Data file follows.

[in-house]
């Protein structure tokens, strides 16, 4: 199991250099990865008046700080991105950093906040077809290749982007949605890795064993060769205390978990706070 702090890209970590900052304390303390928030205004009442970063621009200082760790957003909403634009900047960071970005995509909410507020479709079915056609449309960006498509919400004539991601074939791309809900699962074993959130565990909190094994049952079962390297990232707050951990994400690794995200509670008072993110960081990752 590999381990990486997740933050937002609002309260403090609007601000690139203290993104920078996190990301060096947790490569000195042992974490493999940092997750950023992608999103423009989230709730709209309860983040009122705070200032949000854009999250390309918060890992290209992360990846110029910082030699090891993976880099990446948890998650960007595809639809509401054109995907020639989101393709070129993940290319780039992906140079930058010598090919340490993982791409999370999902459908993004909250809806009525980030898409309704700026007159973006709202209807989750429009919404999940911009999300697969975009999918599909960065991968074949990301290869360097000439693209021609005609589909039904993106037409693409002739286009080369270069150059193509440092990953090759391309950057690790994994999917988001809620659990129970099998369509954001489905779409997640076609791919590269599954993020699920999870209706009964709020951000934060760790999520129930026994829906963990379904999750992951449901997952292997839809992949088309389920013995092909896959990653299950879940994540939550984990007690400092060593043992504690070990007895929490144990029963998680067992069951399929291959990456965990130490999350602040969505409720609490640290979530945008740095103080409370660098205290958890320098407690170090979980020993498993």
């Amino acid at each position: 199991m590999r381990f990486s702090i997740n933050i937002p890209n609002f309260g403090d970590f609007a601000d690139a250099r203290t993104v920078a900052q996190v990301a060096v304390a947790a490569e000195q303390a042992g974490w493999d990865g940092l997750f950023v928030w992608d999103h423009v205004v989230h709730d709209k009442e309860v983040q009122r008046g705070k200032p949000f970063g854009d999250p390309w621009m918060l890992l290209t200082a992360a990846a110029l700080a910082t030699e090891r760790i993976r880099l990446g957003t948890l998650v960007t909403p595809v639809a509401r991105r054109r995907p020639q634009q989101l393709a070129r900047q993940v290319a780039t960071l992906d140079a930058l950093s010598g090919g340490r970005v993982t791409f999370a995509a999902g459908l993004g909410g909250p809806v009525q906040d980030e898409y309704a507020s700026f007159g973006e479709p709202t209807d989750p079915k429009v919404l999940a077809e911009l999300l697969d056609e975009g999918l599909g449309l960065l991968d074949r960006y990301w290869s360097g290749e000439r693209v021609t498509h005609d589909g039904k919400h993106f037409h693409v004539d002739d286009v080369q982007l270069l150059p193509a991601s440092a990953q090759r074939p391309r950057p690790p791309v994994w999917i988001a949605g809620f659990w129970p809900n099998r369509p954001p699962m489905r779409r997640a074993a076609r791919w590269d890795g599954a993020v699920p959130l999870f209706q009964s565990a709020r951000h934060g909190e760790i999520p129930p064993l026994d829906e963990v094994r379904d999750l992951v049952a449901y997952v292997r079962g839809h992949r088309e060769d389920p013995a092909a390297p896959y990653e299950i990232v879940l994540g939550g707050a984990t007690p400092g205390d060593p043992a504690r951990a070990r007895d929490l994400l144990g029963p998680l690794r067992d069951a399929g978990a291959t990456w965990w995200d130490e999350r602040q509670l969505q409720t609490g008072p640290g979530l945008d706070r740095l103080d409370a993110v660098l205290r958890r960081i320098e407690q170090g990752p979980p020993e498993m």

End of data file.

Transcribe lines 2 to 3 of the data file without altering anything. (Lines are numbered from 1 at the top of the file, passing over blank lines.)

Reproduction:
């Protein structure tokens, strides 16, 4: 199991250099990865008046700080991105950093906040077809290749982007949605890795064993060769205390978990706070 702090890209970590900052304390303390928030205004009442970063621009200082760790957003909403634009900047960071970005995509909410507020479709079915056609449309960006498509919400004539991601074939791309809900699962074993959130565990909190094994049952079962390297990232707050951990994400690794995200509670008072993110960081990752 590999381990990486997740933050937002609002309260403090609007601000690139203290993104920078996190990301060096947790490569000195042992974490493999940092997750950023992608999103423009989230709730709209309860983040009122705070200032949000854009999250390309918060890992290209992360990846110029910082030699090891993976880099990446948890998650960007595809639809509401054109995907020639989101393709070129993940290319780039992906140079930058010598090919340490993982791409999370999902459908993004909250809806009525980030898409309704700026007159973006709202209807989750429009919404999940911009999300697969975009999918599909960065991968074949990301290869360097000439693209021609005609589909039904993106037409693409002739286009080369270069150059193509440092990953090759391309950057690790994994999917988001809620659990129970099998369509954001489905779409997640076609791919590269599954993020699920999870209706009964709020951000934060760790999520129930026994829906963990379904999750992951449901997952292997839809992949088309389920013995092909896959990653299950879940994540939550984990007690400092060593043992504690070990007895929490144990029963998680067992069951399929291959990456965990130490999350602040969505409720609490640290979530945008740095103080409370660098205290958890320098407690170090979980020993498993």
């Amino acid at each position: 199991m590999r381990f990486s702090i997740n933050i937002p890209n609002f309260g403090d970590f609007a601000d690139a250099r203290t993104v920078a900052q996190v990301a060096v304390a947790a490569e000195q303390a042992g974490w493999d990865g940092l997750f950023v928030w992608d999103h423009v205004v989230h709730d709209k009442e309860v983040q009122r008046g705070k200032p949000f970063g854009d999250p390309w621009m918060l890992l290209t200082a992360a990846a110029l700080a910082t030699e090891r760790i993976r880099l990446g957003t948890l998650v960007t909403p595809v639809a509401r991105r054109r995907p020639q634009q989101l393709a070129r900047q993940v290319a780039t960071l992906d140079a930058l950093s010598g090919g340490r970005v993982t791409f999370a995509a999902g459908l993004g909410g909250p809806v009525q906040d980030e898409y309704a507020s700026f007159g973006e479709p709202t209807d989750p079915k429009v919404l999940a077809e911009l999300l697969d056609e975009g999918l599909g449309l960065l991968d074949r960006y990301w290869s360097g290749e000439r693209v021609t498509h005609d589909g039904k919400h993106f037409h693409v004539d002739d286009v080369q982007l270069l150059p193509a991601s440092a990953q090759r074939p391309r950057p690790p791309v994994w999917i988001a949605g809620f659990w129970p809900n099998r369509p954001p699962m489905r779409r997640a074993a076609r791919w590269d890795g599954a993020v699920p959130l999870f209706q009964s565990a709020r951000h934060g909190e760790i999520p129930p064993l026994d829906e963990v094994r379904d999750l992951v049952a449901y997952v292997r079962g839809h992949r088309e060769d389920p013995a092909a390297p896959y990653e299950i990232v879940l994540g939550g707050a984990t007690p400092g205390d060593p043992a504690r951990a070990r007895d929490l994400l144990g029963p998680l690794r067992d069951a399929g978990a291959t990456w965990w995200d130490e999350r602040q509670l969505q409720t609490g008072p640290g979530l945008d706070r740095l103080d409370a993110v660098l205290r958890r960081i320098e407690q170090g990752p979980p020993e498993m």